The Call of Commodities Prices of gold, copper and other basics have been skyrocketing for a year. Is it too late to join the party?
By Lou Dobbs; Jeffrey M. Christian

(MONEY Magazine) – Prices for many commodities, ranging from oil to precious metals, have been climbing for more than a year. Investors are now wondering if prices are nearing a peak or if the upward trend will continue.

I talked with Jeffrey M. Christian, managing director at CPM Group, a leading precious-metals and commodities research and consulting firm, about which commodities may be good investments now, which ones to avoid, and how the economic and political environment may affect the commodities markets going forward.

DOBBS: What is your outlook on gold?

CHRISTIAN: Investment demand has been very high for two years now, in 2002 and 2003, and continues to be very high [so far] this year. Our view is that investment demand will probably continue to be high at least during the first half of this year and could continue to support prices, but that there could be some cooling of investment demand in the second half of this year.

Q. What about other major metals?

A. We think that platinum may be reaching a peak in the first half of this year. We think that silver and palladium may have further to rise because they have stronger fundamentals. Copper, in our mind, reached its peak in the first half of this year and could fall over the next few months. A lot of commodities have already risen to levels that we would have expected.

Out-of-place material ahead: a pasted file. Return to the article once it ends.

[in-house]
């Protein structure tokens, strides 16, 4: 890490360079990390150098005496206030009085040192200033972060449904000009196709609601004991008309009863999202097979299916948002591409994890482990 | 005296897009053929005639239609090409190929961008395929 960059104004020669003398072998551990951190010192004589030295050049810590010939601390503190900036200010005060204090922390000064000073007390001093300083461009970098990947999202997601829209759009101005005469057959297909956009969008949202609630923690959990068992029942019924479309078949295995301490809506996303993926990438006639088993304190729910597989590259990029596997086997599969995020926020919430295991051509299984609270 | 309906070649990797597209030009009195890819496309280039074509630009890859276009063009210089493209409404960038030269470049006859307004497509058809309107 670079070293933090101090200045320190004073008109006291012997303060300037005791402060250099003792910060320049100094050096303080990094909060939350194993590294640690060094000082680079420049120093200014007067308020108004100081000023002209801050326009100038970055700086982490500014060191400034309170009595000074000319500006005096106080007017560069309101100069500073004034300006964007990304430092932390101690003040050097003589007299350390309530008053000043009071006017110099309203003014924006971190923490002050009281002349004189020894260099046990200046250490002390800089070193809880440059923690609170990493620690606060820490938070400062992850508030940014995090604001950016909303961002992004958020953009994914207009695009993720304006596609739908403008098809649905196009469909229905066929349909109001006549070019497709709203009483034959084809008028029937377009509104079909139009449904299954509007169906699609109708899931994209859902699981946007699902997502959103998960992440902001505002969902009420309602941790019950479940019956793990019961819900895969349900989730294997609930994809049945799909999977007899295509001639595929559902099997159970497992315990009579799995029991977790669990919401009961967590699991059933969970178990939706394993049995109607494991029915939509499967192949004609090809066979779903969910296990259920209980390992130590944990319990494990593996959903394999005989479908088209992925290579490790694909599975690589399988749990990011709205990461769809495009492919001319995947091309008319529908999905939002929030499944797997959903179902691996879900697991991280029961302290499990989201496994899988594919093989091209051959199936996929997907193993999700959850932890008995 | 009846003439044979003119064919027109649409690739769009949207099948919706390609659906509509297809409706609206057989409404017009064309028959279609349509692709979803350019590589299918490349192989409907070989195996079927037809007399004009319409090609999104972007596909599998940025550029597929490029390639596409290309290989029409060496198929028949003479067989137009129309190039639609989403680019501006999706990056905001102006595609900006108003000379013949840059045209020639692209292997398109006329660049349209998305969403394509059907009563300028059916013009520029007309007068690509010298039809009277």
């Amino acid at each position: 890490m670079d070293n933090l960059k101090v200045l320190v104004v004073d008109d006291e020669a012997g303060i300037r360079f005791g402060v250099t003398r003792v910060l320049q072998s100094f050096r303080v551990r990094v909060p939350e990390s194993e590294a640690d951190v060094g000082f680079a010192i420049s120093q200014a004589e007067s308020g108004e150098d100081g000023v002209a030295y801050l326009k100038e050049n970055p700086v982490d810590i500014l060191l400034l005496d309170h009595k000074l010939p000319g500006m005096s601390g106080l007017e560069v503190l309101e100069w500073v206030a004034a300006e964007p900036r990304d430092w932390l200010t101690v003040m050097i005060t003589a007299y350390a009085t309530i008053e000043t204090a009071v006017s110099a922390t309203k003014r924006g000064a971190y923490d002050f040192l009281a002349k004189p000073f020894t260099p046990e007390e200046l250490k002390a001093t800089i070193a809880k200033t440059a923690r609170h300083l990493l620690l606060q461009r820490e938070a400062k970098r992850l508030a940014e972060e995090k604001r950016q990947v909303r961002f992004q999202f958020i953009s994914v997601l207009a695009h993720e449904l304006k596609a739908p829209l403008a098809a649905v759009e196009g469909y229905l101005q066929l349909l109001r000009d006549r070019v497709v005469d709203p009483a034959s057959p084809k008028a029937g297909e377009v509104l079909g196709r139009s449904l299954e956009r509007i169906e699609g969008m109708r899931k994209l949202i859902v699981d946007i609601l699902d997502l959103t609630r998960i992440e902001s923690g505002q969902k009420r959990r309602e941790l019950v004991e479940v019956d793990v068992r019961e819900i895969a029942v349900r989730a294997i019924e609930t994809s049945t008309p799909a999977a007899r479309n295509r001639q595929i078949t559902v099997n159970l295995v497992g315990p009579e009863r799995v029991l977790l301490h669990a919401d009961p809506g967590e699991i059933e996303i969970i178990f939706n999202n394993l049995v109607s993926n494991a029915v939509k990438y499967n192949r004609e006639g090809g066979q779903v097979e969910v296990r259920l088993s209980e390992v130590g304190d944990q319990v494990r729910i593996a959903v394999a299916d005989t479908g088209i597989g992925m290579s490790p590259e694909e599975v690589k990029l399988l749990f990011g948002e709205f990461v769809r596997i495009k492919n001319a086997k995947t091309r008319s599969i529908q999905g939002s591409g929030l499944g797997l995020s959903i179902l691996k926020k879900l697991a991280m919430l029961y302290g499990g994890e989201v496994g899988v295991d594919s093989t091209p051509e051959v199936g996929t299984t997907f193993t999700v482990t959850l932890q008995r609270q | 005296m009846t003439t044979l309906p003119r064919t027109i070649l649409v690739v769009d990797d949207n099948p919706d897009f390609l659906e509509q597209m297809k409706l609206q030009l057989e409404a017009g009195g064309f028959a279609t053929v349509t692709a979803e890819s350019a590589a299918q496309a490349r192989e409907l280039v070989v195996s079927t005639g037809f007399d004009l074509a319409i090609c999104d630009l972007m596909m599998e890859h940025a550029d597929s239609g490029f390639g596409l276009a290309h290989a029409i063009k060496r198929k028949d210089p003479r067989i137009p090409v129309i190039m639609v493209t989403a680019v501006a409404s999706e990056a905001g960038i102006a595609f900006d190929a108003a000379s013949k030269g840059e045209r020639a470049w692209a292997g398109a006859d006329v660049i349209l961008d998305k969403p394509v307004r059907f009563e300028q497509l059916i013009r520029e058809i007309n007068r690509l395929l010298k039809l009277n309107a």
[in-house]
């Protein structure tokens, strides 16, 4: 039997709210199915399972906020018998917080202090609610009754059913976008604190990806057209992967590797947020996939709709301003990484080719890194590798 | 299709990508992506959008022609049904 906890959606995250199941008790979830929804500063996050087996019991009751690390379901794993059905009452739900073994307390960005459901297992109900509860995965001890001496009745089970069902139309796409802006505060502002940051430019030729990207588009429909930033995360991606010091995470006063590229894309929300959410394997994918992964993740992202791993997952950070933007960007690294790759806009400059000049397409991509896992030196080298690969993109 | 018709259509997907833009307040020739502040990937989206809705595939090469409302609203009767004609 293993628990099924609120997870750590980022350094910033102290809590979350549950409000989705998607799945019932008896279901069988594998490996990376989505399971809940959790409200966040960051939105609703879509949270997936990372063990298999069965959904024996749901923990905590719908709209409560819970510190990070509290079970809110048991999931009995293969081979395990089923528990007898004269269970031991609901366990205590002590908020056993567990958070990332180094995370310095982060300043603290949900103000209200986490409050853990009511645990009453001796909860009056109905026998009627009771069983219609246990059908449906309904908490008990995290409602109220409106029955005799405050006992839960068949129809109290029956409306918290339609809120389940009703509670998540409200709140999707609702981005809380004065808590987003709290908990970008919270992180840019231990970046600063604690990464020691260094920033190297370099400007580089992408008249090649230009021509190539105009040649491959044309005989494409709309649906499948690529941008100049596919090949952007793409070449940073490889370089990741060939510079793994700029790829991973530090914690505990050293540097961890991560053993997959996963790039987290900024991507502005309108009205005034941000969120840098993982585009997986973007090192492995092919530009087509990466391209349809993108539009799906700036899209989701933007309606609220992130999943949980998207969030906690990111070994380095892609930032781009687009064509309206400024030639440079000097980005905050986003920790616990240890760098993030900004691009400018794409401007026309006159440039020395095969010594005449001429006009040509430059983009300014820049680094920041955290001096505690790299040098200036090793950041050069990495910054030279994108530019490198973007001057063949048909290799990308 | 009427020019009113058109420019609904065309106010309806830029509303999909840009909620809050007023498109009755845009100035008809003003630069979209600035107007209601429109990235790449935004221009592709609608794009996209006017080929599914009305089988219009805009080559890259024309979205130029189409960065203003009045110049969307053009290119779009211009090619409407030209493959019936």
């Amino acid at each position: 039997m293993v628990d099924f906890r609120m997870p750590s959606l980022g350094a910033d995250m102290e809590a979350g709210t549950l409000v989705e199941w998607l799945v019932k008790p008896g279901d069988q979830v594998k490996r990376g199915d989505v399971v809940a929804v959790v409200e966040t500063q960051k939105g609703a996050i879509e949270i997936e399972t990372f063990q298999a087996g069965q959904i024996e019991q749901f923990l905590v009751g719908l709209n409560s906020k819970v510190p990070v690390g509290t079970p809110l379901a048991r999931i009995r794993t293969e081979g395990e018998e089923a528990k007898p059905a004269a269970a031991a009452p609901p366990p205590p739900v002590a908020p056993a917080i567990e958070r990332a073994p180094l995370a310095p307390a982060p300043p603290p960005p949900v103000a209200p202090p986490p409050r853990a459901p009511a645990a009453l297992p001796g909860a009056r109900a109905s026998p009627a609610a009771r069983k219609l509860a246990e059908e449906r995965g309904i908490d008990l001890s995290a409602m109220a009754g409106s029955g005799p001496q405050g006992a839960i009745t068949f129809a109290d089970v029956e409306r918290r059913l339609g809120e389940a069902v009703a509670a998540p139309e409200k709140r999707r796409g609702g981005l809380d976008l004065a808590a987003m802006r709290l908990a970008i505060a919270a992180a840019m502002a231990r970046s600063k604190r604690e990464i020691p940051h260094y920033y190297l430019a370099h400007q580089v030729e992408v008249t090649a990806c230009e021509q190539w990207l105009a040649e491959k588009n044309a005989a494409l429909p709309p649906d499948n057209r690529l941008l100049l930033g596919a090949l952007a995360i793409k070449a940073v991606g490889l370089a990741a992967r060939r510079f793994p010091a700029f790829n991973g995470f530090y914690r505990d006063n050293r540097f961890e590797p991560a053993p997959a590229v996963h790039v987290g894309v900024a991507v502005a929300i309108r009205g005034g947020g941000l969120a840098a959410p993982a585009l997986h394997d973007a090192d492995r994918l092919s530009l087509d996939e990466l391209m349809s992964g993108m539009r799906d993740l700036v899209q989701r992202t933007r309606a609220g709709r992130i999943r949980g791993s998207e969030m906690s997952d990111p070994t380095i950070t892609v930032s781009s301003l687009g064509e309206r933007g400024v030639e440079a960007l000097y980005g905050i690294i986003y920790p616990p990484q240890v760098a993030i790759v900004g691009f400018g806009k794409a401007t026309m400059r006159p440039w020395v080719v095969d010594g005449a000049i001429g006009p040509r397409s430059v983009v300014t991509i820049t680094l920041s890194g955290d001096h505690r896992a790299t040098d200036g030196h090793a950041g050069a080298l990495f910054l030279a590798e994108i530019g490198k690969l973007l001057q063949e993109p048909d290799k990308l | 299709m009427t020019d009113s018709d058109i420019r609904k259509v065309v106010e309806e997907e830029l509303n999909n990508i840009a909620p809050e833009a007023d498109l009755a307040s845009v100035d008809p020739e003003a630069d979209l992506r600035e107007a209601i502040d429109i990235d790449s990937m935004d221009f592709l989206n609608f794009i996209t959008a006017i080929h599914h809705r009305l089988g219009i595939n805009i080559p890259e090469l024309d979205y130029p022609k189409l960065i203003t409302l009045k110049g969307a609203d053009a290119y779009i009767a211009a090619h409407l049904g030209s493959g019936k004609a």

Q. How will the overall economy affect the outlook for commodities?

A. Two major ways. Commodities are industrial goods, and as economic activity rises, people will use commodities in fabricated products; rising demand leads to higher prices.

The other factor [is that if] the economy is sending mixed signals, you're going to have a number of investors who are going to like the idea of having more exposure to commodities as an alternative investment.

Q. How has the decline in the strength of the dollar affected commodities?

A. Most commodities are traded in U.S. dollars, so as the dollar has come down and commodity prices have risen, what you find is that commodity exporting companies and countries have a lot of dollars that they don't want. So they've been turning around and selling those dollars for whatever they can find. One of the things that they've been buying is gold.

Q. Do you think the commodities market could be affected by the outcome of the upcoming presidential election?

A. Yes. It is hard to say how it is going to shake out, but a Democratic victory could actually be bullish for the dollar and negative for commodities. We're focusing on the budget deficits primarily and the world's attitudes toward the U.S. government's ability to get those deficits under control. This country is addicted to debt, and if Bush wins again, I think that investors around the world are going to [anticipate] bigger deficits and less international cooperation on an economic and political basis. And all of those things are negative for the dollar. So that could be supportive of higher commodity prices. If Kerry comes in and starts running it like the previous Democratic administration... starts tightening the budget reins, and the deficit does come down, that could be supportive of the dollar and consequently negative for commodities.

Q. Is there a good way for a novice to enter the commodities market today?

A. Very carefully. We're picking up a lot of new clients because they've heard about how commodity prices are rising, and the first thing they ask is what they should be buying. By the end of the conversation, they're interested in finding fund managers who will short the markets. Investors need to focus on fund managers who don't believe in commodities but who believe in making money and take an agnostic approach to the markets. There's a tremendous amount of hype out there now, which is probably misplaced.